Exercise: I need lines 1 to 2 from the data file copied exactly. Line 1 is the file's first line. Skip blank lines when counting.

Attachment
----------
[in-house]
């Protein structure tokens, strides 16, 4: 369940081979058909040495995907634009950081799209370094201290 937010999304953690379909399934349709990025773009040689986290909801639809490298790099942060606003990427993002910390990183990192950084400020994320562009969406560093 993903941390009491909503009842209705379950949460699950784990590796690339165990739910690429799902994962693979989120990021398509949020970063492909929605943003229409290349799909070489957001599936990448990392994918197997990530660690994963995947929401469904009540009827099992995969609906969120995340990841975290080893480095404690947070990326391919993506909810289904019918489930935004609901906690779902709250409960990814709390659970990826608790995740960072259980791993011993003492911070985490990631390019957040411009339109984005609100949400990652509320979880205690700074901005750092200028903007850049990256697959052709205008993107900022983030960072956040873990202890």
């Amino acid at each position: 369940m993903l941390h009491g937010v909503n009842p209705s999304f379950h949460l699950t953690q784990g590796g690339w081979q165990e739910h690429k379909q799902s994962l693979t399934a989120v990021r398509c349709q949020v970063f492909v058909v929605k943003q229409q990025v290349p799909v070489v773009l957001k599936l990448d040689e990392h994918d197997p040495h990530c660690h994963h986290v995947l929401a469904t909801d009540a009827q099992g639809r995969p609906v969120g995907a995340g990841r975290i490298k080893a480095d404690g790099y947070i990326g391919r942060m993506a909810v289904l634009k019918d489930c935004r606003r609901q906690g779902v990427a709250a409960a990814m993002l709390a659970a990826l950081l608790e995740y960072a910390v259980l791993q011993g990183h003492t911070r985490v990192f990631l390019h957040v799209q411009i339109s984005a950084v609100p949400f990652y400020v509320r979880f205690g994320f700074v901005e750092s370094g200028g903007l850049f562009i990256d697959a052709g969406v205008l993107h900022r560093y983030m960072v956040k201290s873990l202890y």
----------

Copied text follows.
[in-house]
């Protein structure tokens, strides 16, 4: 369940081979058909040495995907634009950081799209370094201290 937010999304953690379909399934349709990025773009040689986290909801639809490298790099942060606003990427993002910390990183990192950084400020994320562009969406560093 993903941390009491909503009842209705379950949460699950784990590796690339165990739910690429799902994962693979989120990021398509949020970063492909929605943003229409290349799909070489957001599936990448990392994918197997990530660690994963995947929401469904009540009827099992995969609906969120995340990841975290080893480095404690947070990326391919993506909810289904019918489930935004609901906690779902709250409960990814709390659970990826608790995740960072259980791993011993003492911070985490990631390019957040411009339109984005609100949400990652509320979880205690700074901005750092200028903007850049990256697959052709205008993107900022983030960072956040873990202890």